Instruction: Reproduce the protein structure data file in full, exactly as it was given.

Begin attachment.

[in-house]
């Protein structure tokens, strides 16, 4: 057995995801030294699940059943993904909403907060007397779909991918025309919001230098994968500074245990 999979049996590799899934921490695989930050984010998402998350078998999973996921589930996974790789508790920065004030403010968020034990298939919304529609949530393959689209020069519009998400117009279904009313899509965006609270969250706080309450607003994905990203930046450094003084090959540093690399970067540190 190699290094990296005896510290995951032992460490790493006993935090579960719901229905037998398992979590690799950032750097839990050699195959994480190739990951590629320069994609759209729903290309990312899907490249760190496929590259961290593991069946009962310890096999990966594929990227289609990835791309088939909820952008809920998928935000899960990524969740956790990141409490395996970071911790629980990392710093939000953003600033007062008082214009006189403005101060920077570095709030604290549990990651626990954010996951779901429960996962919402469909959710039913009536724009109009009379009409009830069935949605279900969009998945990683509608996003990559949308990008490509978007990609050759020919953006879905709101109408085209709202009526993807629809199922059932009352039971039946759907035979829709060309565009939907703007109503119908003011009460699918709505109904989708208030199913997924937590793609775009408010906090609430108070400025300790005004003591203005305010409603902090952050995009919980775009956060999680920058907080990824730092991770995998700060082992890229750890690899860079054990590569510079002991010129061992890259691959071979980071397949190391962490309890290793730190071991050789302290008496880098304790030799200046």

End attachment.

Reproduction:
[in-house]
């Protein structure tokens, strides 16, 4: 057995995801030294699940059943993904909403907060007397779909991918025309919001230098994968500074245990 999979049996590799899934921490695989930050984010998402998350078998999973996921589930996974790789508790920065004030403010968020034990298939919304529609949530393959689209020069519009998400117009279904009313899509965006609270969250706080309450607003994905990203930046450094003084090959540093690399970067540190 190699290094990296005896510290995951032992460490790493006993935090579960719901229905037998398992979590690799950032750097839990050699195959994480190739990951590629320069994609759209729903290309990312899907490249760190496929590259961290593991069946009962310890096999990966594929990227289609990835791309088939909820952008809920998928935000899960990524969740956790990141409490395996970071911790629980990392710093939000953003600033007062008082214009006189403005101060920077570095709030604290549990990651626990954010996951779901429960996962919402469909959710039913009536724009109009009379009409009830069935949605279900969009998945990683509608996003990559949308990008490509978007990609050759020919953006879905709101109408085209709202009526993807629809199922059932009352039971039946759907035979829709060309565009939907703007109503119908003011009460699918709505109904989708208030199913997924937590793609775009408010906090609430108070400025300790005004003591203005305010409603902090952050995009919980775009956060999680920058907080990824730092991770995998700060082992890229750890690899860079054990590569510079002991010129061992890259691959071979980071397949190391962490309890290793730190071991050789302290008496880098304790030799200046």